The announcement of Denver Broncos quarterback Peyton Manning as the 2013 Sports Illustrated Sportsman of the Year marks a great choice for this iconic honor.
The annual SI Sportsman award is on an equal plane, in terms of sports, as Time Magazine’s annual Man of the Year award. In each case, everyone is eligible. So it is a massive honor.
Manning becomes the very first person from the state of Colorado to be accorded this honor, and whether given for on field performance, quiet but passionate and constant giving within the community, for a year—any given year, really—or for a career of accomplishment, Peyton Manning is most worthy.
One line that I have used a lot is simply: “Peyton Manning is better than that.”
Whatever one says about what he has done, there is always more to it, and the “more” is usually the most amazing part.
He is the eighth National Football League player or commissioner (Pete Rozelle was a winner) to be accorded this honor, and SI noted that it is not just for Manning’s play, but for how he connects with fans, and not just fans in the Mile High City.
The December 1 issue of Sports Business Journal has reader survey results from a number of questions posed to a national audience, and 62% of responders called Manning “the Face of the NFL.” They could not have selected a better face for our game.
Just two years ago, he was in the process of having four separate medical procedures involving his neck, and in the words of Sports Illustrated writer Peter King, “he couldn’t throw a ball 10 feet.” And in the two years since, he has been the NFL Comeback Player of the Year (2012), finished a very close second in the 2012 Most Valuable Player race, and by any rational standard should receive his record fifth NFL MVP award for his tremendous 2013 campaign.
It can be hard to pinpoint what he does off the field, because he generally does his innumerable charity actions like The Lone Ranger—he does far more away from the glow of media than he does in front of the press. Which happens to fit the mantra of our owner, Pat Bowlen, who repeatedly says you do good things because they are good things, not so somebody pats you on the back for them.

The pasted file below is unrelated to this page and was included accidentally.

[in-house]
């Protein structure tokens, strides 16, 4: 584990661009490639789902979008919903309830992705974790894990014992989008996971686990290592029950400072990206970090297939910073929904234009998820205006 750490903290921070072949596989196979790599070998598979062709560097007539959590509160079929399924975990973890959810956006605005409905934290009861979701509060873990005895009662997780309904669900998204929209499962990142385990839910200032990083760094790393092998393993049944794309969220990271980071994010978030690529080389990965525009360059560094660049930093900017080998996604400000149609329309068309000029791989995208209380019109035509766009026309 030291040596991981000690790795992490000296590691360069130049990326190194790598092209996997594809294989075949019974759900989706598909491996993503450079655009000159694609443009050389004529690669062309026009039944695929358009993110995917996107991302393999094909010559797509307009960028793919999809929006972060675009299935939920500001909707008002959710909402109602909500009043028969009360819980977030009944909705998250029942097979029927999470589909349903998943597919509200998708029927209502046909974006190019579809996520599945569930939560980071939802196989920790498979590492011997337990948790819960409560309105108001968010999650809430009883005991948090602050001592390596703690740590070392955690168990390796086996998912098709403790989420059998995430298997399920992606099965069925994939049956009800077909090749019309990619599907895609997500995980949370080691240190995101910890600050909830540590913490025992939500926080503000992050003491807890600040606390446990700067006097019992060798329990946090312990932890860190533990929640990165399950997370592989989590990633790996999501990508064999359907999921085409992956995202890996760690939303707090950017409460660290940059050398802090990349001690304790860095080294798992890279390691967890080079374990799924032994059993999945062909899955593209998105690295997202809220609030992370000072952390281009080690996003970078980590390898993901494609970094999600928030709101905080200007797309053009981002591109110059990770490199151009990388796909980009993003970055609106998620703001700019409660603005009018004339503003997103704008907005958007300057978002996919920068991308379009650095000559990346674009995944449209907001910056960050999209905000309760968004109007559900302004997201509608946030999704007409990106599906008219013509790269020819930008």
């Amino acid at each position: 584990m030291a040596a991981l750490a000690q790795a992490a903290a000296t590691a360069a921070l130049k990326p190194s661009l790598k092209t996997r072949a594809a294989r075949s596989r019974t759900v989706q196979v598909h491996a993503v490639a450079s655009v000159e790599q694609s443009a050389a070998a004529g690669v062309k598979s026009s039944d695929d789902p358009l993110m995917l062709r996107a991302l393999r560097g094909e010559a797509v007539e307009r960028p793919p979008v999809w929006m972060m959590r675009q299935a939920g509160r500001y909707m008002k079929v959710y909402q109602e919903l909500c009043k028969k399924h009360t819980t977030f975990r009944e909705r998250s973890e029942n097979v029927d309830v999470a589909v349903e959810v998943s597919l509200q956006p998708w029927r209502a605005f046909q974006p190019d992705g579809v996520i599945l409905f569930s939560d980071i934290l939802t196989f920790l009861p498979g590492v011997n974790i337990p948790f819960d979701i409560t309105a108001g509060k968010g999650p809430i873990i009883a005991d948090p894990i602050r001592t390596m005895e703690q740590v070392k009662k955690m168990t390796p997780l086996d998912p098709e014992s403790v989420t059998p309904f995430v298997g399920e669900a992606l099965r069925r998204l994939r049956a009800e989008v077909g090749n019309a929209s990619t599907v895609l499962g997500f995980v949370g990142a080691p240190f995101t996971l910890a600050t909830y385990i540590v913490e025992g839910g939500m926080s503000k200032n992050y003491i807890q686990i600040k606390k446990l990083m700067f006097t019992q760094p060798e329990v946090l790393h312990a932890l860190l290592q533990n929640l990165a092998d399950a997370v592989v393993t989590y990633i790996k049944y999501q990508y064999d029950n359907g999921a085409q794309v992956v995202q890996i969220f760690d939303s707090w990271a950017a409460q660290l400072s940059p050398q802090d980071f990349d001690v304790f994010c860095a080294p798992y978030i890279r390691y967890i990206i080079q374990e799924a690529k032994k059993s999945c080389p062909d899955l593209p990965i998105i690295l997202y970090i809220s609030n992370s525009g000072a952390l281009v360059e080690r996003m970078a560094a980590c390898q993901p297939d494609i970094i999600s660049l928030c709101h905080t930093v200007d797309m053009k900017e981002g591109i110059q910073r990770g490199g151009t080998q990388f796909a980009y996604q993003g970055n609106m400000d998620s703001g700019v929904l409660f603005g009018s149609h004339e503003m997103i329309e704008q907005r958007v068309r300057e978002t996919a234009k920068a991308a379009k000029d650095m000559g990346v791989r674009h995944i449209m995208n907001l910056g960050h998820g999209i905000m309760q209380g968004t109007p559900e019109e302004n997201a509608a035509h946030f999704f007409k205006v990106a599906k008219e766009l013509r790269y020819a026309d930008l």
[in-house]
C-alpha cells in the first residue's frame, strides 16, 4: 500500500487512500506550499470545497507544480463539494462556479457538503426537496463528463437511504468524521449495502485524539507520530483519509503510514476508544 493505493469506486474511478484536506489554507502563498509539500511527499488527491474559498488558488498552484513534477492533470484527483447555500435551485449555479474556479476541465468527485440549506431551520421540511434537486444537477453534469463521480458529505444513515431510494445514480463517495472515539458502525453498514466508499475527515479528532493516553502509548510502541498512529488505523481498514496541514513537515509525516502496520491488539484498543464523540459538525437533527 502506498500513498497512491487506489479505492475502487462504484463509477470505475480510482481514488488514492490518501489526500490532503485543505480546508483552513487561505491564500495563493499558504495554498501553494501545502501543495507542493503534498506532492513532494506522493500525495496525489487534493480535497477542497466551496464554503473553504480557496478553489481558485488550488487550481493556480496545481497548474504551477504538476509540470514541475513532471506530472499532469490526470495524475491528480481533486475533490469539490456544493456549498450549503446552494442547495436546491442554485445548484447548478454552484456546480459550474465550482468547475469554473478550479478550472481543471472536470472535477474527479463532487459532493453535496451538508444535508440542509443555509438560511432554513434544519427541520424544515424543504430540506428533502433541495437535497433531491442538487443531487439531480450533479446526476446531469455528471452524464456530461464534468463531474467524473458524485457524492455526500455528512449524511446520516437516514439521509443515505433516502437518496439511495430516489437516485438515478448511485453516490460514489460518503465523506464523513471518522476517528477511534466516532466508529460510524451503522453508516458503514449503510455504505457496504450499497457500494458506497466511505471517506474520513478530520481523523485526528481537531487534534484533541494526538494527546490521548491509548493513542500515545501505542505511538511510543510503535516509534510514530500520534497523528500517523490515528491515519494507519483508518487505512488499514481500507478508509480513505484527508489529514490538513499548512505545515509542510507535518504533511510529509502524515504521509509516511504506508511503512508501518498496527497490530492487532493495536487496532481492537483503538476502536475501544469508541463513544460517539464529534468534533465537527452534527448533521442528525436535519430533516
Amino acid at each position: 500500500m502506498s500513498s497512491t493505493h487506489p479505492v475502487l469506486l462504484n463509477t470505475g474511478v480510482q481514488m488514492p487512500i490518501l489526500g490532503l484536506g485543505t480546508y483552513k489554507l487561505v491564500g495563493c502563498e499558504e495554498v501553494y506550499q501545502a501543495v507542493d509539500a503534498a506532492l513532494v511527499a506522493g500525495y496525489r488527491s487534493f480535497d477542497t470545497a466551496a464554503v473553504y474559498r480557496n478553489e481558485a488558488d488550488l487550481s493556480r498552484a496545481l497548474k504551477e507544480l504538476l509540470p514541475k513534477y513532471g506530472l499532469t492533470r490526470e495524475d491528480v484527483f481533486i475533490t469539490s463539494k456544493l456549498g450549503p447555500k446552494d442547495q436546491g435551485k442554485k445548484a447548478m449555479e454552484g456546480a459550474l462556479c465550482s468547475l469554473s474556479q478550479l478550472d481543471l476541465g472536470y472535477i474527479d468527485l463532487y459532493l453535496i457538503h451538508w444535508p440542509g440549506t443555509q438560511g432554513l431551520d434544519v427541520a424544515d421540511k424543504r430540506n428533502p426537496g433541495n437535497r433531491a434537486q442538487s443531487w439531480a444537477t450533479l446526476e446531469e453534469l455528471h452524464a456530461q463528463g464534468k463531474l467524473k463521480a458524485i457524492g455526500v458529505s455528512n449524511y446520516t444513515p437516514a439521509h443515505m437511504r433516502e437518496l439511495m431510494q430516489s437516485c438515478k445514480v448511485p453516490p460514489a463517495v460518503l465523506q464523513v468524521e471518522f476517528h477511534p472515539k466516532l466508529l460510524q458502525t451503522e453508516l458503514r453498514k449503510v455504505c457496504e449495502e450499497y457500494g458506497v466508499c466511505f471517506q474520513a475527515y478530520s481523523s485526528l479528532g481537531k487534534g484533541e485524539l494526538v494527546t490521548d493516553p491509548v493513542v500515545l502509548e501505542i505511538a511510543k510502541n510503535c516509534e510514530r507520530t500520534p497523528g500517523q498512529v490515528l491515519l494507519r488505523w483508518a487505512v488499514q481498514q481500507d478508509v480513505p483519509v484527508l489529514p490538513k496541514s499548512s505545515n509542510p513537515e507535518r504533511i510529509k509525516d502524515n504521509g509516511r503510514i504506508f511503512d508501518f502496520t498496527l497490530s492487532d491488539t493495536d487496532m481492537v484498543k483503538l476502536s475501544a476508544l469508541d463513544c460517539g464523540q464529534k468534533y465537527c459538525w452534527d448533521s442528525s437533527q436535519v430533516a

In his previous NFL home in Indianapolis, he made so many contributions of time and value to the St. Vincent’s Children’s Hospital that they changed the name of the hospital itself. It is now the Peyton Manning Children’s Hospital, operated by St. Vincent’s.
I feel comfortable writing that because the whole world knows it.
But like The Lone Ranger, he has made so many surprise goodwill visits, on his own, without anyone knowing in advance or — in most cases, even after — and then silently slips away before cameras arrive, as to create an urban legend in the department of good works.
With two weeks to play, Manning has 47 touchdown passes this year—his owner personal best is 49—so he is three away from tying the NFL record.
He has led the NFL in TD passes three times, and after this year he should be a four-time leader, tying Johnny Unitas, Steve Young, Len Dawson, Brett Favre and Drew Brees in that department. Quite possibly, he will throw for 50 touchdowns and 5,000 yards this year.
Whether judged short term or long, his career is a marvel now being shared by everyone in the Mile High City and by the legions of Broncos Country residents nationally.
In the great John Ford/John Wayne western, “The Man Who Shot Liberty Valance,” the veteran newspaper editor in the fictional Old Wrest town of Shinbone advises one of his young reporters, “When the legend is bigger than the facts, print the legend.”
Such a great line that it served as the title of the definitive tome on John Ford’s life and career.
So, too, does it fit Peyton Manning.
Don’t try to recite all the fantastic victories and statistics that total his NFL success, and you will never know all the stories of charitable giving.
Just print the Legend.